Onley Fire Co. Sells Real Estate For One-Third of Assessed Value


By Linda Cicoira
The Onley firehouse and five surrounding properties were sold last week for $100,000, or just under a third of the assessed value. The move was a final step in settling the assets of the former fire company dissolved by the Accomack Board of Supervisors in July 2017 for not providing services.
A deed filed in Accomack Circuit Court showed the property at 25489 Maple St. in Onley was purchased by Ronnie Lescallette, of Exmore. Lescallette was not available for comment about his plans for the properties by press time Thursday.
Last January, an ambulance, the chief’s car, and a heavy rescue truck were picked up by the finance company, at the request of Royal Governor, president of the former Onley Volunteer Fire and Rescue Co. Inc.
At that time, Governor said the vehicles would be sold to pay off the debt on them. There was $21,000 owed on the ambulance and car. He was hoping the sale would be enough to persuade the finance company to write off the rest. About $68,000 was owed for the heavy rescue truck, which was valued at about $120,000. The truck was 26 years old. “They might write it off” as well, he said.
Tuesday Governor was reached by phone but could not speculate about what Lescallette was planning. The president was asked about the remaining debt and stated, “I’m working on those numbers now” with an attorney.
When the company was dissolved, the ambulance needed repair, a dispute with a former chief caused the operational medical director (OMD) to resign, and the fire engine had no tags or title because it was purchased from New York, where those things are not required.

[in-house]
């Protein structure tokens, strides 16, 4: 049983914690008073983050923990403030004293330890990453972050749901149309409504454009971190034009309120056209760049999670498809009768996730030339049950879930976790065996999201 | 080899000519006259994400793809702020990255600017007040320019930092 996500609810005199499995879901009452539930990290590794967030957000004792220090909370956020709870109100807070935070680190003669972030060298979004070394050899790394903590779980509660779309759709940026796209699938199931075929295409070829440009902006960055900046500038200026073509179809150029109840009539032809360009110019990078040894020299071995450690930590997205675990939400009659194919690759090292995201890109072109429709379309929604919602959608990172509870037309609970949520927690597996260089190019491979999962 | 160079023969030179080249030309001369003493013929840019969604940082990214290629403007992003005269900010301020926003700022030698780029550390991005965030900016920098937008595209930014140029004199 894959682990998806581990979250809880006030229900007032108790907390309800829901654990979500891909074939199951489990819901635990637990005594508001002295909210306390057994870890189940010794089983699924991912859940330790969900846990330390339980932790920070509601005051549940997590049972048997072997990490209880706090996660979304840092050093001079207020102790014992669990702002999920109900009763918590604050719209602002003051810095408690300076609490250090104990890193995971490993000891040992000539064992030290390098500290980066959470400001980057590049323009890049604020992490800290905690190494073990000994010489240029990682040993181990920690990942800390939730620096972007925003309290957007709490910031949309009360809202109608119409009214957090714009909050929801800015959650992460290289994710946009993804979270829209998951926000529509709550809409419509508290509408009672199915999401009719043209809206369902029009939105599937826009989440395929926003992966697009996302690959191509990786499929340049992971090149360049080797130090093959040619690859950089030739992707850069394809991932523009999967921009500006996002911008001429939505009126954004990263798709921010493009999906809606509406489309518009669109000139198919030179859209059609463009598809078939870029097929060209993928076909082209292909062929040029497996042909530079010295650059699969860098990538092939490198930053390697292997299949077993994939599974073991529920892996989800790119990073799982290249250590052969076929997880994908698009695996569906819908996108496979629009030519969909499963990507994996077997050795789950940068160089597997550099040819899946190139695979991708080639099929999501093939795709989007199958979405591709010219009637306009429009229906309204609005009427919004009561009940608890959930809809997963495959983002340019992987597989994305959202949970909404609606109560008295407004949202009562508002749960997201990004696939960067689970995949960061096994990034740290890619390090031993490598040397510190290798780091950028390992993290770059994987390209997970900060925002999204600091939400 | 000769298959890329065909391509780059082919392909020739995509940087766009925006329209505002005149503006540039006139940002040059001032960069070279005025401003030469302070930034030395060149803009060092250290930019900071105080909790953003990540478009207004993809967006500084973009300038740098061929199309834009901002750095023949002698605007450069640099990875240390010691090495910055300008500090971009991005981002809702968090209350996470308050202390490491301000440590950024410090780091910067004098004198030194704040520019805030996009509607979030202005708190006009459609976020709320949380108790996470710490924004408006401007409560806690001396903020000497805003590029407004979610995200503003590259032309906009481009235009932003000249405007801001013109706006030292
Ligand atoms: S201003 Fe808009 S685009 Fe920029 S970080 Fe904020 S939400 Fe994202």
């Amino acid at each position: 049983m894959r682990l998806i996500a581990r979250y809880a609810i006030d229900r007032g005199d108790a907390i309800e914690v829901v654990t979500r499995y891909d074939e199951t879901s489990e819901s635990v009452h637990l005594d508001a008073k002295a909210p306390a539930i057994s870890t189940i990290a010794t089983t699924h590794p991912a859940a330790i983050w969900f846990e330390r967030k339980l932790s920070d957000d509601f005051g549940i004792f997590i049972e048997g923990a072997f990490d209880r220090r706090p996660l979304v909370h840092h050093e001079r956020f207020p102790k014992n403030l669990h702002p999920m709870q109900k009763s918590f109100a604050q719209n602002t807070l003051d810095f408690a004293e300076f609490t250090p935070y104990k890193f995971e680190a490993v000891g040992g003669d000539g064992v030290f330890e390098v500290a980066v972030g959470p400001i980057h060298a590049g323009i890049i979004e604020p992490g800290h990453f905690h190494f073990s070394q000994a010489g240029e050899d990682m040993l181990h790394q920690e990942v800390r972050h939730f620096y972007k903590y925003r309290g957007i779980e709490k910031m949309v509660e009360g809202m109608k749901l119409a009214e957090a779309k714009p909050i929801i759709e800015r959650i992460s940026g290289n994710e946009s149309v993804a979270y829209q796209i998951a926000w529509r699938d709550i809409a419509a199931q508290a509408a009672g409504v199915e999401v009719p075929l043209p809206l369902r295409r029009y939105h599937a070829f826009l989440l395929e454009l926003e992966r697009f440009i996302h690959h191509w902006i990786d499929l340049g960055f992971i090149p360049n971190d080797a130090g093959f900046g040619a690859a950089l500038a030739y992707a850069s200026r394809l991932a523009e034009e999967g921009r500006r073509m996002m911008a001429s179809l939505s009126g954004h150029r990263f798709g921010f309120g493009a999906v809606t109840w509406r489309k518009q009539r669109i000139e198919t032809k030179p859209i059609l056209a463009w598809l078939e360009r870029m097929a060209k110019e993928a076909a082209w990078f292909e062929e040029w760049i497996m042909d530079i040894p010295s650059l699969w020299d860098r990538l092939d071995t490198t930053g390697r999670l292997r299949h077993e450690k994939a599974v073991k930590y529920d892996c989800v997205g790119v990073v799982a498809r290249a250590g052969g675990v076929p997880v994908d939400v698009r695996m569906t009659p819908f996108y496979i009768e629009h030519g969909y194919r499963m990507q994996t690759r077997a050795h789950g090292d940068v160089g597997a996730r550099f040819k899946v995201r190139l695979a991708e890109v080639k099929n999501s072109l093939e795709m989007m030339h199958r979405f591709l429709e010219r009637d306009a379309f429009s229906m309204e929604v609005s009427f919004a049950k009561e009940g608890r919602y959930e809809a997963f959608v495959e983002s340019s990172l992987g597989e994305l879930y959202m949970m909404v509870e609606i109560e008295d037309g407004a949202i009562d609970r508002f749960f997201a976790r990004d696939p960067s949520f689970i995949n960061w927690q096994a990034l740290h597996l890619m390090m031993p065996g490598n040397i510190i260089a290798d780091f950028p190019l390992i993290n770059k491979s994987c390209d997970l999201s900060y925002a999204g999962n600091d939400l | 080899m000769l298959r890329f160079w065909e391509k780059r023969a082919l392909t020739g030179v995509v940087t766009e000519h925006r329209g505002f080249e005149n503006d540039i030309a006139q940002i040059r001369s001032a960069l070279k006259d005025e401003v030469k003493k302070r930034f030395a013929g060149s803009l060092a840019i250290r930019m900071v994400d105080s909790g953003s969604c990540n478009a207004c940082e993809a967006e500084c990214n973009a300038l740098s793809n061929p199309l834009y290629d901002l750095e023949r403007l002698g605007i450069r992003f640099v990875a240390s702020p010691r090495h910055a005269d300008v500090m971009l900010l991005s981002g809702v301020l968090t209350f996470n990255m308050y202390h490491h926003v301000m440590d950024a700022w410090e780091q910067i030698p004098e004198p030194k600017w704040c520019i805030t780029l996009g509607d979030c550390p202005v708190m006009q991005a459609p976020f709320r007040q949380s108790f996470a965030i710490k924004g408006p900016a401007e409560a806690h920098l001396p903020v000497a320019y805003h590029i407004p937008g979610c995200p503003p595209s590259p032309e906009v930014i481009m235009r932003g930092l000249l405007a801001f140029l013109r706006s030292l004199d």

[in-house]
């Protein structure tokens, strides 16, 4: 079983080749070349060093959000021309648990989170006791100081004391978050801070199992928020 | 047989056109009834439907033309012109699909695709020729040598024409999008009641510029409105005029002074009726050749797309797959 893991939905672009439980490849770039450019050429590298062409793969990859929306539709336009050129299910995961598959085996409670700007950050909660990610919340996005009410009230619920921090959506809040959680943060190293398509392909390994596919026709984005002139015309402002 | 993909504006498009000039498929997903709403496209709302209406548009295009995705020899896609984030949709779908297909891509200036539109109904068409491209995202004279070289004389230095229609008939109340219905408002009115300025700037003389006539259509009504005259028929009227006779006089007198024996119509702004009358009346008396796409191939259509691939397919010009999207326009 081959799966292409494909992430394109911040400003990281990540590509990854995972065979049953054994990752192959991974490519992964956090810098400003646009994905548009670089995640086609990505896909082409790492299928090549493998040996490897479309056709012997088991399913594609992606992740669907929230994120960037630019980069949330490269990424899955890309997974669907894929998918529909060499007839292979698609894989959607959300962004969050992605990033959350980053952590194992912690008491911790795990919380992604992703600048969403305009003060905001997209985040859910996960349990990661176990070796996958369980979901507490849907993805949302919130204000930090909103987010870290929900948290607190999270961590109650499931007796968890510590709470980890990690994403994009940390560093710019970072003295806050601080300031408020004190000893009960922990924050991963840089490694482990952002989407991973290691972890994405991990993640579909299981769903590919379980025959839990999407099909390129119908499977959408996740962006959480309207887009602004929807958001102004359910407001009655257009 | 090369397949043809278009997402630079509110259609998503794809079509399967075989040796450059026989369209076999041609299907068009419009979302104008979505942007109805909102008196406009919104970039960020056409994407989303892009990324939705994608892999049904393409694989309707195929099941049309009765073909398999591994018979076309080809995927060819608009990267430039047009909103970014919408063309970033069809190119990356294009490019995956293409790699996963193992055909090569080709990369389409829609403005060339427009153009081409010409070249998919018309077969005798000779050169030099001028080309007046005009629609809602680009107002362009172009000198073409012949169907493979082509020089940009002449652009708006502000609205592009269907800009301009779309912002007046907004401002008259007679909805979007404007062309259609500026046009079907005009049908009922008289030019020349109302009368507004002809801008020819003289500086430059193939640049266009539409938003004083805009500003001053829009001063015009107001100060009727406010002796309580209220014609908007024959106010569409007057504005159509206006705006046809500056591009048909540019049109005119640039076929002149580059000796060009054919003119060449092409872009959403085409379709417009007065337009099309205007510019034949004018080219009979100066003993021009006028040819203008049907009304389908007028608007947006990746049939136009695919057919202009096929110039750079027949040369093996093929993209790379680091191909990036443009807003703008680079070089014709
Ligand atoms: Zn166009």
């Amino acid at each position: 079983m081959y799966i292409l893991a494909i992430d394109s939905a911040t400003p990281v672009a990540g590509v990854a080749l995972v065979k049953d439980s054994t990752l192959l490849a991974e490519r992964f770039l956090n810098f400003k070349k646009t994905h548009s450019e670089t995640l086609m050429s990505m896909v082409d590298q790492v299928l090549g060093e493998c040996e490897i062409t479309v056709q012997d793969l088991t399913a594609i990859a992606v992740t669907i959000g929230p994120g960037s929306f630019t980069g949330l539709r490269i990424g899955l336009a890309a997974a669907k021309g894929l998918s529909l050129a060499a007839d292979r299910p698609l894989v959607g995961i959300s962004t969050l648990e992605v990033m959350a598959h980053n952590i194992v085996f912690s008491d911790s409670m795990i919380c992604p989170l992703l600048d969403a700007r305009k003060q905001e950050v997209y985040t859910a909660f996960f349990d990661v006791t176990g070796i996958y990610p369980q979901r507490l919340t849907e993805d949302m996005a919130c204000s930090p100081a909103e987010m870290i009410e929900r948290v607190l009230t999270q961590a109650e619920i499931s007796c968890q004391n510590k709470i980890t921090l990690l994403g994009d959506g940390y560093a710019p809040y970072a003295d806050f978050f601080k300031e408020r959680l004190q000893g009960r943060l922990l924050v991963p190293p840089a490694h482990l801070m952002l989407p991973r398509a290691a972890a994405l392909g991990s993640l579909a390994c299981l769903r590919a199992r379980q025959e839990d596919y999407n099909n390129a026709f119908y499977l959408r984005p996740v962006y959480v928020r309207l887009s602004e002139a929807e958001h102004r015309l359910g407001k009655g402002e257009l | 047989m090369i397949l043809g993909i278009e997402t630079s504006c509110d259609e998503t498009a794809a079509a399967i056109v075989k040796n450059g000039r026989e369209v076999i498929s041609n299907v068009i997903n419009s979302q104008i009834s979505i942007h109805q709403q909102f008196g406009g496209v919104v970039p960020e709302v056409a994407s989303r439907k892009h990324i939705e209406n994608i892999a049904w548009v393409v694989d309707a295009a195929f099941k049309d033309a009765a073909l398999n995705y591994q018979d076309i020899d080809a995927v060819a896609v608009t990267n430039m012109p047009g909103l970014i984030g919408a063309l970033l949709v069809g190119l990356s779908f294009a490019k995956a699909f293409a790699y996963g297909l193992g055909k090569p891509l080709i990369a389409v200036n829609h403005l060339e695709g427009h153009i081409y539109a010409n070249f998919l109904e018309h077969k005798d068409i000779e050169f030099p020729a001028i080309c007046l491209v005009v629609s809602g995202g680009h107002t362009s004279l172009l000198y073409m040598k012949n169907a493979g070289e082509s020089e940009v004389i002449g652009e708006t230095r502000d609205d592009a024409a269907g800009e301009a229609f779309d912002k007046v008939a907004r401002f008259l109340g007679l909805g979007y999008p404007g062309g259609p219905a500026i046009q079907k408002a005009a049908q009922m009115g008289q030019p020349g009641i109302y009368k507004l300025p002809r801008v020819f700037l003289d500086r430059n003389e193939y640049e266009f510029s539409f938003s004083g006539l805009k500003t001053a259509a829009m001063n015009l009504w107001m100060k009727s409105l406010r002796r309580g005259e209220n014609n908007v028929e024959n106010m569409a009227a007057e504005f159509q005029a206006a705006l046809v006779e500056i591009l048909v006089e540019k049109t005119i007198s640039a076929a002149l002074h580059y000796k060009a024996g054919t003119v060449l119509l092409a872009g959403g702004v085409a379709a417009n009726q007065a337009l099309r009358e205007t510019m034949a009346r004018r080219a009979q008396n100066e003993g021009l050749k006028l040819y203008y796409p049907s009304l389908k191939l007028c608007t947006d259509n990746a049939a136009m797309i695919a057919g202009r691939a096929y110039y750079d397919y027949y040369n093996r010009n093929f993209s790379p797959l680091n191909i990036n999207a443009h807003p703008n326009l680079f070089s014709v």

All hope of rekindling the unit disappeared for volunteers who planned to fight for more time to get reorganized when the supervisors took action.
County Assessor Brent Hurdle said the total assessed value of the six parcels was $307,900. The value of the firehouse and lot was $295,700.
County Administrator Mike Mason said Monday when the supervisors voted to dissolve, the company’s board of directors was directed to “wind up” the organization which they are legally required to do anyway.
The last financial statements the county received before that were in June 30, 2016. “According to this information, they owed over $200,000 which was tied to two notes payable,” Mason said.
Also among the reasons cited for closing the station were: a member was convicted in 2014 of embezzling money from the company, there was another conviction of a member who set a truck ablaze in 2016, and a former chief’s report said the company would close in early 2017. The hospital’s move to Onley also had an impact on the need for service in the area.

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